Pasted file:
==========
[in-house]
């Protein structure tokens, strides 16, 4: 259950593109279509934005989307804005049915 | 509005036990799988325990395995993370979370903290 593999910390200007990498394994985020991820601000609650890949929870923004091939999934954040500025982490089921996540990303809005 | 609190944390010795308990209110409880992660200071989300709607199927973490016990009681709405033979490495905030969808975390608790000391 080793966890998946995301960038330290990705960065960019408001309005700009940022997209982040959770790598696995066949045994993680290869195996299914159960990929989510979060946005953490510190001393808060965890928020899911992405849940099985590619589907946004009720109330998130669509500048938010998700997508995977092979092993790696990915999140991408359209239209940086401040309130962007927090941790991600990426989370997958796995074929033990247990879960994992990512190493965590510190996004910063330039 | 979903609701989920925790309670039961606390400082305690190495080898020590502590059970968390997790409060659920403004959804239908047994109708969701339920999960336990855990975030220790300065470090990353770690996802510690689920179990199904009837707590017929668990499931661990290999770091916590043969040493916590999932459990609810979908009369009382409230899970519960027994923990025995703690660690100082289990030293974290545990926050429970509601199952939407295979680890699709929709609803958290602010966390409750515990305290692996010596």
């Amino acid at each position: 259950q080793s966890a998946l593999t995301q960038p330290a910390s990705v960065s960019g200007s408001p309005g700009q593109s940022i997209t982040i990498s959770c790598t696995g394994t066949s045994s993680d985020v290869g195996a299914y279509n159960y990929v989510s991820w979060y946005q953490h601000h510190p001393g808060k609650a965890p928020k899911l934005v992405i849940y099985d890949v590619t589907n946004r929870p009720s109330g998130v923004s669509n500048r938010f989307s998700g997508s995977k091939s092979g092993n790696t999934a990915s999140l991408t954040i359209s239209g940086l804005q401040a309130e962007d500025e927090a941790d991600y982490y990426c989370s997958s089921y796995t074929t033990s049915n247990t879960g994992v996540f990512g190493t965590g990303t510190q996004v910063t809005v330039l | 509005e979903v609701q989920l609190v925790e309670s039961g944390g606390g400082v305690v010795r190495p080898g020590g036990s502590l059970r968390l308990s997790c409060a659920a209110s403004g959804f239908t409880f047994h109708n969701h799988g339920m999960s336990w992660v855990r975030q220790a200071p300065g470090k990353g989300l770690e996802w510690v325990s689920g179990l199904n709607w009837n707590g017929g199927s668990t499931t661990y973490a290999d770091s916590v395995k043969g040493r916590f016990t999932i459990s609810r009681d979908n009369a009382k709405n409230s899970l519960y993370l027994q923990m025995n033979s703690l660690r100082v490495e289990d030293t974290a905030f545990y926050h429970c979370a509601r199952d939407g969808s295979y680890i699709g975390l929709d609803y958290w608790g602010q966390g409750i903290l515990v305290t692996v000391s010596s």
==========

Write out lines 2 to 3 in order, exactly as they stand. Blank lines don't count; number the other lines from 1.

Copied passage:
């Protein structure tokens, strides 16, 4: 259950593109279509934005989307804005049915 | 509005036990799988325990395995993370979370903290 593999910390200007990498394994985020991820601000609650890949929870923004091939999934954040500025982490089921996540990303809005 | 609190944390010795308990209110409880992660200071989300709607199927973490016990009681709405033979490495905030969808975390608790000391 080793966890998946995301960038330290990705960065960019408001309005700009940022997209982040959770790598696995066949045994993680290869195996299914159960990929989510979060946005953490510190001393808060965890928020899911992405849940099985590619589907946004009720109330998130669509500048938010998700997508995977092979092993790696990915999140991408359209239209940086401040309130962007927090941790991600990426989370997958796995074929033990247990879960994992990512190493965590510190996004910063330039 | 979903609701989920925790309670039961606390400082305690190495080898020590502590059970968390997790409060659920403004959804239908047994109708969701339920999960336990855990975030220790300065470090990353770690996802510690689920179990199904009837707590017929668990499931661990290999770091916590043969040493916590999932459990609810979908009369009382409230899970519960027994923990025995703690660690100082289990030293974290545990926050429970509601199952939407295979680890699709929709609803958290602010966390409750515990305290692996010596």
């Amino acid at each position: 259950q080793s966890a998946l593999t995301q960038p330290a910390s990705v960065s960019g200007s408001p309005g700009q593109s940022i997209t982040i990498s959770c790598t696995g394994t066949s045994s993680d985020v290869g195996a299914y279509n159960y990929v989510s991820w979060y946005q953490h601000h510190p001393g808060k609650a965890p928020k899911l934005v992405i849940y099985d890949v590619t589907n946004r929870p009720s109330g998130v923004s669509n500048r938010f989307s998700g997508s995977k091939s092979g092993n790696t999934a990915s999140l991408t954040i359209s239209g940086l804005q401040a309130e962007d500025e927090a941790d991600y982490y990426c989370s997958s089921y796995t074929t033990s049915n247990t879960g994992v996540f990512g190493t965590g990303t510190q996004v910063t809005v330039l | 509005e979903v609701q989920l609190v925790e309670s039961g944390g606390g400082v305690v010795r190495p080898g020590g036990s502590l059970r968390l308990s997790c409060a659920a209110s403004g959804f239908t409880f047994h109708n969701h799988g339920m999960s336990w992660v855990r975030q220790a200071p300065g470090k990353g989300l770690e996802w510690v325990s689920g179990l199904n709607w009837n707590g017929g199927s668990t499931t661990y973490a290999d770091s916590v395995k043969g040493r916590f016990t999932i459990s609810r009681d979908n009369a009382k709405n409230s899970l519960y993370l027994q923990m025995n033979s703690l660690r100082v490495e289990d030293t974290a905030f545990y926050h429970c979370a509601r199952d939407g969808s295979y680890i699709g975390l929709d609803y958290w608790g602010q966390g409750i903290l515990v305290t692996v000391s010596s």